Which Course theories best explain what has happened / might happen to Transmedia?
One of the best examples of course theory that pertains to Transmedia can be seen through Seeing What’s Next. In the book the authors explain that Undershot Customers are “consumers who consume a product but are frustrated with its limitations; they display willingness to pay more for enhancements along dimensions most important to them” (Anthony, Christensen, & Roth, 2004). People who engage with Transmedia are frustrated that they can only get a small portion of a story through one medium. They want the world to be expanded upon, and are willing to pay for comic books, video games, and other media that do that for them.
I may be able to use the theories of network effects to explain if a media property would benefit financially from Transmedia. If a show does not have that large of an audience, it may not be economically viable to create a Transmedia campaign for it. Some properties have a cult following where people create comics, video games, and other media for it. I will argue that while it may not be economically viable to create a Transmedia community, it can create a dedicated and engaged community.
Another course theory that explains how Transmedia provides a more engaging user experience is Fidler’s idea of Mediamorphosis. Transmedia is taking advantage of both social and technological innovations that have come along with Mediamorphosis. Socially, people want to dive deeper into their media. Technologically, the Internet has made it easier for the distribution of Transmedia stories across multiple platforms. I will use both Fidler and Henry Jenkins to talk about convergence culture.
What are the three most important developments in timeline?
It may seem simple, but the most important event in the timeline for Transmedia was the creation of storytelling. Unless people had the urge to share their thoughts and experiences with others Transmedia would not exist. I will introduce Transmedia by explaining why people feel the need to share their stories with others, and how that has evolved into Transmedia.
The second important development in Transmedia was during the 1940’s and 1950’s. The star of Hopalong Cassidy bought the rights to the show and created one of the first successful Transmedia campaigns. He was able to become very successful by creating a narrative across multiple platforms. The story was told across television, newspaper, radio, and comic books.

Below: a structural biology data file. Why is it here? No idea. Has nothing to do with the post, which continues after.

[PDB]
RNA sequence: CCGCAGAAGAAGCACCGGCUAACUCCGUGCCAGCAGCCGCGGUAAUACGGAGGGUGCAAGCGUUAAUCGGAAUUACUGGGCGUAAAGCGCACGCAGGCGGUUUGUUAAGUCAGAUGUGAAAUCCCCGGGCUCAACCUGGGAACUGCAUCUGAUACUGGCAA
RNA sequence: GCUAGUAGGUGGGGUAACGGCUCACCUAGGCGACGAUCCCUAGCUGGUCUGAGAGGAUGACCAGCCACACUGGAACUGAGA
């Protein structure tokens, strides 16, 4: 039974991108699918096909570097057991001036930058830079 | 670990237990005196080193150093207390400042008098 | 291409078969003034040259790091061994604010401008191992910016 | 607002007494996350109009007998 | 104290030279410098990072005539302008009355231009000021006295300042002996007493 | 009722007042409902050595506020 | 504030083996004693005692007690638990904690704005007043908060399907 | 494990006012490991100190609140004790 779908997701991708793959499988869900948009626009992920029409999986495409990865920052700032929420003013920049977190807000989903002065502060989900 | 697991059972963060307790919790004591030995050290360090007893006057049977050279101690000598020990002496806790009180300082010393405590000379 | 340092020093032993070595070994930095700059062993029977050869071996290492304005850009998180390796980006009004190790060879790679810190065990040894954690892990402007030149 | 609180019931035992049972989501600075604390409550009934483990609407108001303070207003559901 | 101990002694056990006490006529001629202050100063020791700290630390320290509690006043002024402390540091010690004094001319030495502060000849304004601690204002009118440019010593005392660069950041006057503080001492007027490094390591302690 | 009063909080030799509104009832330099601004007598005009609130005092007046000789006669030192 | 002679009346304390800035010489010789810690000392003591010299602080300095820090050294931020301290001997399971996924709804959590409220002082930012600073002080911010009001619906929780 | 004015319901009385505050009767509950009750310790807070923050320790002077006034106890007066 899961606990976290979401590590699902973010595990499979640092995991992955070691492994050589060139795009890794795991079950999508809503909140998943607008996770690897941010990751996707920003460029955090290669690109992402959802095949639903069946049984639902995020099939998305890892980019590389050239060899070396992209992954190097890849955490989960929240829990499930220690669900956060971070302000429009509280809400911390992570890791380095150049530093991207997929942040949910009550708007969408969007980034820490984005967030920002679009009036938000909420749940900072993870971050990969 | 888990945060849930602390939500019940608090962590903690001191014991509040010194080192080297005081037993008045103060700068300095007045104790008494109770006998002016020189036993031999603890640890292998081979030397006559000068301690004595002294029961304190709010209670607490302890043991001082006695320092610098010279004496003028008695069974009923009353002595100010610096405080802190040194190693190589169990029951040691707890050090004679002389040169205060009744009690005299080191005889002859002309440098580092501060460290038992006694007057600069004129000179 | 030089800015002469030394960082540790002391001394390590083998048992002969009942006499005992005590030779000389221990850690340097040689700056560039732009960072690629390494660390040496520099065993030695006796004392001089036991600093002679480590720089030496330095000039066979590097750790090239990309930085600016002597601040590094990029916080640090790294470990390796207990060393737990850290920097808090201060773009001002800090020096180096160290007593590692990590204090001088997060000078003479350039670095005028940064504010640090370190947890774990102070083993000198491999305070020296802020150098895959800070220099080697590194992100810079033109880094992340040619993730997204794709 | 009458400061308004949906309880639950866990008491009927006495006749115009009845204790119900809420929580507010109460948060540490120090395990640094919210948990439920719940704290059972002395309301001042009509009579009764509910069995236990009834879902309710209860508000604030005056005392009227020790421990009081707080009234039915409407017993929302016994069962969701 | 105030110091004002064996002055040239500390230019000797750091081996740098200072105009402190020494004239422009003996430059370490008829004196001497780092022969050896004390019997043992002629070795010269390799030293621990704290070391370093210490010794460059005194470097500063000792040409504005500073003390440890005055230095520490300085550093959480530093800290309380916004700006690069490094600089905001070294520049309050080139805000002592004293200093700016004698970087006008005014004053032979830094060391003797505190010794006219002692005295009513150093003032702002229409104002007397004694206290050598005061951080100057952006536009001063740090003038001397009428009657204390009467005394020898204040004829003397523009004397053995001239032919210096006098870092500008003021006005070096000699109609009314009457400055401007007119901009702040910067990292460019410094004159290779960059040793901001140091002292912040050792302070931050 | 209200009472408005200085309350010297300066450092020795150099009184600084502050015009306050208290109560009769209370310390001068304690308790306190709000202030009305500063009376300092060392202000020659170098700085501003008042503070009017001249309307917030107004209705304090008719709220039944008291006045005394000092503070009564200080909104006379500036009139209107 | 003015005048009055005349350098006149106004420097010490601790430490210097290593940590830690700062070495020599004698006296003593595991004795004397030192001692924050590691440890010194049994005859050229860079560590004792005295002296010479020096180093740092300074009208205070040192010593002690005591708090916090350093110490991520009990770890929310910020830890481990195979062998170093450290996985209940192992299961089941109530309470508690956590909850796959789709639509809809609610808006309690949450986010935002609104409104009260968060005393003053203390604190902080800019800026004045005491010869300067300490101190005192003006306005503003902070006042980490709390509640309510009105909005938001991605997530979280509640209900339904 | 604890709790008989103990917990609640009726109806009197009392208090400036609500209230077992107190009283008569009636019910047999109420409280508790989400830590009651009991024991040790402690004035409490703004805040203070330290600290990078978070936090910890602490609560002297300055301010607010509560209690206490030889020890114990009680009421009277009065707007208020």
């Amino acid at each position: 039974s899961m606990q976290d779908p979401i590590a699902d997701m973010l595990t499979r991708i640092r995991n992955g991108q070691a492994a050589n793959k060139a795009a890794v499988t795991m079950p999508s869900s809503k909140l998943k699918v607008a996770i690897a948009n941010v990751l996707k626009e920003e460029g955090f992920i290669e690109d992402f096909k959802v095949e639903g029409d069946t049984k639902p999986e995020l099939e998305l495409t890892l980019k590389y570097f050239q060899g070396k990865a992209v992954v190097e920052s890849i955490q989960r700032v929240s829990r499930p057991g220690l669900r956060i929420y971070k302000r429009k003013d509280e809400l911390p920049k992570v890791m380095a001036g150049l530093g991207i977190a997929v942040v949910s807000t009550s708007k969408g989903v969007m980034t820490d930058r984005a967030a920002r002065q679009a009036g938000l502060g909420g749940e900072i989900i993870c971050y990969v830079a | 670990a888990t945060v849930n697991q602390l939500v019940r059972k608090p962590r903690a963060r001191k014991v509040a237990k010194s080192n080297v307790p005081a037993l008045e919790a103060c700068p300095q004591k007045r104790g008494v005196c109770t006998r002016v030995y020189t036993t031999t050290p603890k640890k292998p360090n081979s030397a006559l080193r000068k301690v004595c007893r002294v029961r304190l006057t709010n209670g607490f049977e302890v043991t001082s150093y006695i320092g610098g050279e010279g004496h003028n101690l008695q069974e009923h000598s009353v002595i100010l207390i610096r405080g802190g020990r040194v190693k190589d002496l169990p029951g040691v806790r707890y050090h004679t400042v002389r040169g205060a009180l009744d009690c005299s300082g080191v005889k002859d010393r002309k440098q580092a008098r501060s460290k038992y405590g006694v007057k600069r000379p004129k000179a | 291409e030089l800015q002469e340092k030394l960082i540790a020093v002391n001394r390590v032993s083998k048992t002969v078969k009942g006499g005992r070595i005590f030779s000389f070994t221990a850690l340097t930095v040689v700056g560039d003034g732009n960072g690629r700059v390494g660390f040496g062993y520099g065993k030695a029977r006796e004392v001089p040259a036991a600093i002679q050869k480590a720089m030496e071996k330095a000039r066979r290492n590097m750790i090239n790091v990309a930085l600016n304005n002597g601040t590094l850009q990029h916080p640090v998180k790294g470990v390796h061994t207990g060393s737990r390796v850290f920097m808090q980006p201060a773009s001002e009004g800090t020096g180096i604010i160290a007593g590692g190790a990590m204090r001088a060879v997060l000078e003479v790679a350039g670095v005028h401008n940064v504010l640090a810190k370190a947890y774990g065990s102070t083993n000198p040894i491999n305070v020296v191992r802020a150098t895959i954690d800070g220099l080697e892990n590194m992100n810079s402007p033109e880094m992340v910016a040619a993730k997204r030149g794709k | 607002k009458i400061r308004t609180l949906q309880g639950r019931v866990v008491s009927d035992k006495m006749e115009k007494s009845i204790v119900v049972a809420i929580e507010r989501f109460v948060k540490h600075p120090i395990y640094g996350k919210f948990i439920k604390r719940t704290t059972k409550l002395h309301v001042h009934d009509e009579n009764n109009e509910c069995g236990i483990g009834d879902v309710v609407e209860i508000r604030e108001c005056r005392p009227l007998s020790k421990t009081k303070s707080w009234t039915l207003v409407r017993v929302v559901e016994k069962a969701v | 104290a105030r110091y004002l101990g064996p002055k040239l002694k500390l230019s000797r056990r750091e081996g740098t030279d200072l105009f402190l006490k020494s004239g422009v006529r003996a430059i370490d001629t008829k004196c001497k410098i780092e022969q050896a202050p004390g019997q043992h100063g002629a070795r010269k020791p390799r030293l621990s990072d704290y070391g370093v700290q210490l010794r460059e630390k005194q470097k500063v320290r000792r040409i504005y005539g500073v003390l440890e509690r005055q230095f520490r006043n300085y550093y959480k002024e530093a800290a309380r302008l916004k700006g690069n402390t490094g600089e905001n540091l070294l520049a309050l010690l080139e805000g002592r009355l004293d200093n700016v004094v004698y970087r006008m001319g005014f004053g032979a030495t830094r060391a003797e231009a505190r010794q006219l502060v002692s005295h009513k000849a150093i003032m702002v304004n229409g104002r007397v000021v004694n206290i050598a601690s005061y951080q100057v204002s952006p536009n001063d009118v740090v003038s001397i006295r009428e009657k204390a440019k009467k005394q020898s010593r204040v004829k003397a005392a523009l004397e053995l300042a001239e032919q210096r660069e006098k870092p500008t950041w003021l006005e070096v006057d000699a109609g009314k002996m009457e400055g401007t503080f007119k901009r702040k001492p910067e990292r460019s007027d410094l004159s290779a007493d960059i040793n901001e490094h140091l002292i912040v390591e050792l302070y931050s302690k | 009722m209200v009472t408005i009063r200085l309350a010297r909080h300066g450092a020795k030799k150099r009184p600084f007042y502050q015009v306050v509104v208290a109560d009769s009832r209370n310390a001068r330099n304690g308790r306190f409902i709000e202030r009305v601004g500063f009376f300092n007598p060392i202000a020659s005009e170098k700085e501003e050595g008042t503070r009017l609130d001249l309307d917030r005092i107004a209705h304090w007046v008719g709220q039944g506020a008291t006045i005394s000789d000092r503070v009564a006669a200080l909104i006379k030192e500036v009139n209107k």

The final important development in the evolution of Transmedia was The Matrix franchise. In Convergence Culture, Henry Jenkins explains how the movie series was expanded across multiple platforms. The reason why The Matrix is so important in the timeline is because it was such a large campaign. There are also many aspects of the campaign to show what works, and what doesn’t. I can use the information from The Matrix for suggestions on how Transmedia projects can be successful in the future.
How has your timeline (past/present/future) changed?
Originally, I thought Transmedia started within the last 10 years. I was familiar with the way The Matrix story was told across movies, video games, and anime. I had played them all and I was impressed with how the story was expanded across each medium. I did not know that a successful Transmedia campaign had been told over 50 years prior to The Matrix.
Additionally, when I started to think about the beginning of Transmedia I thought it would be much different. I started to think about the beginning, and what it boiled down to was without storytelling, there would be no Transmedia. I never thought that I would look at Transmedia from the beginning of human storytelling, but unless I focus on it I won’t be able to share why a story needs to be told across multiple mediums.
My timeline has changed a lot since I started this project. I am glad that I did the annotated bibliography. Doing the bibliography helped give me a much better understanding of the Transmedia, which hopefully will lead to a much more successful paper.
Anthony, S., Christensen, C., & Roth, E. (2004). Seeing What’s Next: Using the Theories of Innovation to Predict Industry Change. Boston, MA: Harvard Business School Press.
Jenkins, H. (2006). Convergence Culture: Where old and New Media Collide. New York, NY: New York University.